Photo Insight with Cathal McNaughton

Award-winning Cathal McNaughton has more than ten years’ experience covering conflicts and breaking news for national newspapers and international press agencies. He shares his best press photographs and reveals how he captures a subject in ways that others haven’t seen

I took this image about ten years ago in a place called Ballybrack, just south of county Dublin in Ireland. On this particular evening there was a beautiful sunset, so I was out with my camera, driving around to see if I could find a good subject to make the most of this gorgeous light. I can spend hours driving around, looking at things, sometimes not photographing anything at all but just looking.

When I’m not on an assignment I’ll be out with my camera taking pictures wherever I am. If I look outside and see that there is nice light, or if the sky looks stormy, I’ll be out with my camera. For me, photography isn’t a job – it is part of who I am.

I grew up in the countryside, immersed in nature, and it’s something that is still very important to me. I actually take a lot of wildlife pictures, although most people wouldn’t know that. If I weren’t living in Belfast working for news agencies and covering riots, this is what I would be photographing. I get a lot of satisfaction from taking photographs like this. It makes a change from the hard news I cover on a regular basis.

I spotted these sheep in a nearby field. Sheep are easily spooked, so if I’d stopped the car and got out, closing the door behind me right in front of them, they would have disappeared in seconds. Consequently, I drove past the field and parked the car a couple of hundred metres up the road. I got out my camera at the time – a Kodak Professional DCS 520 – and chose a 17-35mm lens.

I made sure I closed the car door very quietly so as not to startle the sheep and worked out my exposure, which I think was around 1/250sec at f/8. I wanted to retain sharpness from the foreground to background so the viewer could see the details in the distance, and also for the sheep to be sharp. Shooting at these settings enabled me to achieve this as much as possible.

I walked slowly along the hedge so the sheep wouldn’t see me coming. When I reached the gap in the hedge where the sheep were grazing, I lifted the camera to my eye and composed the picture immediately. As soon as I did this, the sheep raised their heads and looked straight at me. I momentarily waited until I had eye contact with most of them before firing off a few frames. I had a few seconds when the sheep stood still, although the one in the middle is just starting to move. They looked at me for about ten seconds, giving me just enough time to get the picture before they moved and the moment was gone. There are a few frames either side of this one where a couple of the sheep are looking away or grazing. It was a case of shoot first, edit later.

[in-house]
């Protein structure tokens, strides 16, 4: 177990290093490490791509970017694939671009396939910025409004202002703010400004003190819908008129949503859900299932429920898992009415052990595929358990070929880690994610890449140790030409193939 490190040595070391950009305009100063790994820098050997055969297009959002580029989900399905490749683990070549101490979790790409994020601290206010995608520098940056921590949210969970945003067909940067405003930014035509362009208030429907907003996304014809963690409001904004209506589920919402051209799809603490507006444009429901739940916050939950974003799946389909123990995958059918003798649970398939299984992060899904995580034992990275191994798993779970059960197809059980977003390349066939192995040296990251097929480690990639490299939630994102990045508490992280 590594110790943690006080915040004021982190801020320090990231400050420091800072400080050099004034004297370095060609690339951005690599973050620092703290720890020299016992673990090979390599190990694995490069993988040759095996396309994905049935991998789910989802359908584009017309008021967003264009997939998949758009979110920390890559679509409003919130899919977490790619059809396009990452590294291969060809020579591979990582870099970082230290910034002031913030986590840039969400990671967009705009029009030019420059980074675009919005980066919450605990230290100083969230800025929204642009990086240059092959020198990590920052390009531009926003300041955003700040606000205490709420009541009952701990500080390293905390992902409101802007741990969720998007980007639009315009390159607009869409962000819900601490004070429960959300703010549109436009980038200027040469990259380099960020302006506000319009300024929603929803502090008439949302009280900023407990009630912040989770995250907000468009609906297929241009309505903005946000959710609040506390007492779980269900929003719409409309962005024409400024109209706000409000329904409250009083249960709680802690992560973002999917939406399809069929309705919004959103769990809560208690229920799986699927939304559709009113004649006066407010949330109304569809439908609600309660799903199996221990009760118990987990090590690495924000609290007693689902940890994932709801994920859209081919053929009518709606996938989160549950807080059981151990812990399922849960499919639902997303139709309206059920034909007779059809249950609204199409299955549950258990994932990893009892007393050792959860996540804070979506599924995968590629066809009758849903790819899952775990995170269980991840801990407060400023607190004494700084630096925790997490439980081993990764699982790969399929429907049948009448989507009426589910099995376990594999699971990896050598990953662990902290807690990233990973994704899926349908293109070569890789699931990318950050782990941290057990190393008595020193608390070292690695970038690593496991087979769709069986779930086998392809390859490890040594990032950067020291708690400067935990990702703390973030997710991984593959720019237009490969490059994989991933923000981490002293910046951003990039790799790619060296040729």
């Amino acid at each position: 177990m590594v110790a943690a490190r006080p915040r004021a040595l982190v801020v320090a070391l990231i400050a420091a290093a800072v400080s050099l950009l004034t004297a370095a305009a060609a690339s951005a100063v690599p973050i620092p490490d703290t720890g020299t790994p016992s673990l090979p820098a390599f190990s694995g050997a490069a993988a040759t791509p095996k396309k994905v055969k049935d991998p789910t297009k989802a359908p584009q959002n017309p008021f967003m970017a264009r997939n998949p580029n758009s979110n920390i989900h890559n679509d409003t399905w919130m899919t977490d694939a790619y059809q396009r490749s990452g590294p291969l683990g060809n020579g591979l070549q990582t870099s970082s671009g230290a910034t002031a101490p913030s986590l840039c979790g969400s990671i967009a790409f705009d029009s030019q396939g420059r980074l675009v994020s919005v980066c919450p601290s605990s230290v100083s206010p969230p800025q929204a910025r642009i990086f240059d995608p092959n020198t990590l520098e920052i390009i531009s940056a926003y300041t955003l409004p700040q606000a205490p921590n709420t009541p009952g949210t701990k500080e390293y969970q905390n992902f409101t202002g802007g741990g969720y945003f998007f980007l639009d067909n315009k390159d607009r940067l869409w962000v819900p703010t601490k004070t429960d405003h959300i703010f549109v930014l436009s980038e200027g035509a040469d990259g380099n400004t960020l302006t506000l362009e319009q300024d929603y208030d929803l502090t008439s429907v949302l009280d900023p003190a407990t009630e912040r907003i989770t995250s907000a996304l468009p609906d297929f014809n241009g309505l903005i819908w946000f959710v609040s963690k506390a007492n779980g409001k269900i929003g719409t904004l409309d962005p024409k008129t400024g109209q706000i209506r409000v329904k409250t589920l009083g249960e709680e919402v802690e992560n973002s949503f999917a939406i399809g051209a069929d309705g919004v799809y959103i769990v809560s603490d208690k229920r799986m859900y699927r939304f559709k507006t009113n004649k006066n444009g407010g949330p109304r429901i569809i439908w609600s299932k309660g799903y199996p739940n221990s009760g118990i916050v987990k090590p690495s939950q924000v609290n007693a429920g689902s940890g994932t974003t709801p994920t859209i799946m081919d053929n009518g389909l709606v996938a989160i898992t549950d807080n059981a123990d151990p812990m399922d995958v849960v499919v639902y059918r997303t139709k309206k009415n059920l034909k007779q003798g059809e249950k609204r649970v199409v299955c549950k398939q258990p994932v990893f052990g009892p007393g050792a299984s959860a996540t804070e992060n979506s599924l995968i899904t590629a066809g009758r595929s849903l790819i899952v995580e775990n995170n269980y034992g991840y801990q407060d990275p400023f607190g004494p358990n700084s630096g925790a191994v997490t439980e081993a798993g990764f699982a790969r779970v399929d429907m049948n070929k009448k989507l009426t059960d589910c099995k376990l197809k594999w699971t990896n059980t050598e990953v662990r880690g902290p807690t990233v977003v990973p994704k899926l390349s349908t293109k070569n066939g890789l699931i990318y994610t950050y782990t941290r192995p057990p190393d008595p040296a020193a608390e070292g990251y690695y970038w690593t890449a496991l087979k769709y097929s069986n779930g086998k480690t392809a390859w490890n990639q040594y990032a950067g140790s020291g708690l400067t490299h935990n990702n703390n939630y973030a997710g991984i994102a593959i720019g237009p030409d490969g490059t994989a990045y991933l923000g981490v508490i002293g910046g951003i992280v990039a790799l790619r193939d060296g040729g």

I sell a lot of prints of this picture. I’ve nicknamed it the ‘Family Portrait’ because it looks like the sheep are posing for a photograph. In family portraits there is always someone who isn’t looking at the camera, and if you look at the middle of the picture you can see one sheep is not facing forward. He’s the renegade in the family – the ‘black’ sheep!

I took this image in the summer so the light was quite warm. It created a lovely golden glow. I was shooting into the sun, so this initially posed all sorts of challenges. It can be tricky to retain detail in the shadows and to avoid overexposing the sky when photographing in this way. Fortunately, the sun had almost disappeared behind the mountains so the light wasn’t as strong as it could have been. The sun almost creates a rim-lighting effect.

Light obviously plays a fundamental role in photography, and the sun is the most powerful emitter of light we have. It’s a case of understanding where the sun is at different times of the day in relation to your subject. Without the golden sunset, this picture would have been an ordinary picture of sheep standing in a field. The light makes the picture, but so do the sheep and the fact they are all (bar one) looking at me. If the image had been missing either of these elements it would have been boring. It’s not enough to have nice light – the subject has to be right, too. It is a matter of understanding the various elements that make up a picture – training your eye to notice subjects and looking at things at different times of the day and in all kinds of light.

Cathal McNaughton was talking to Gemma Padley

To see more of Cathal or to book a place on one of his workshops visit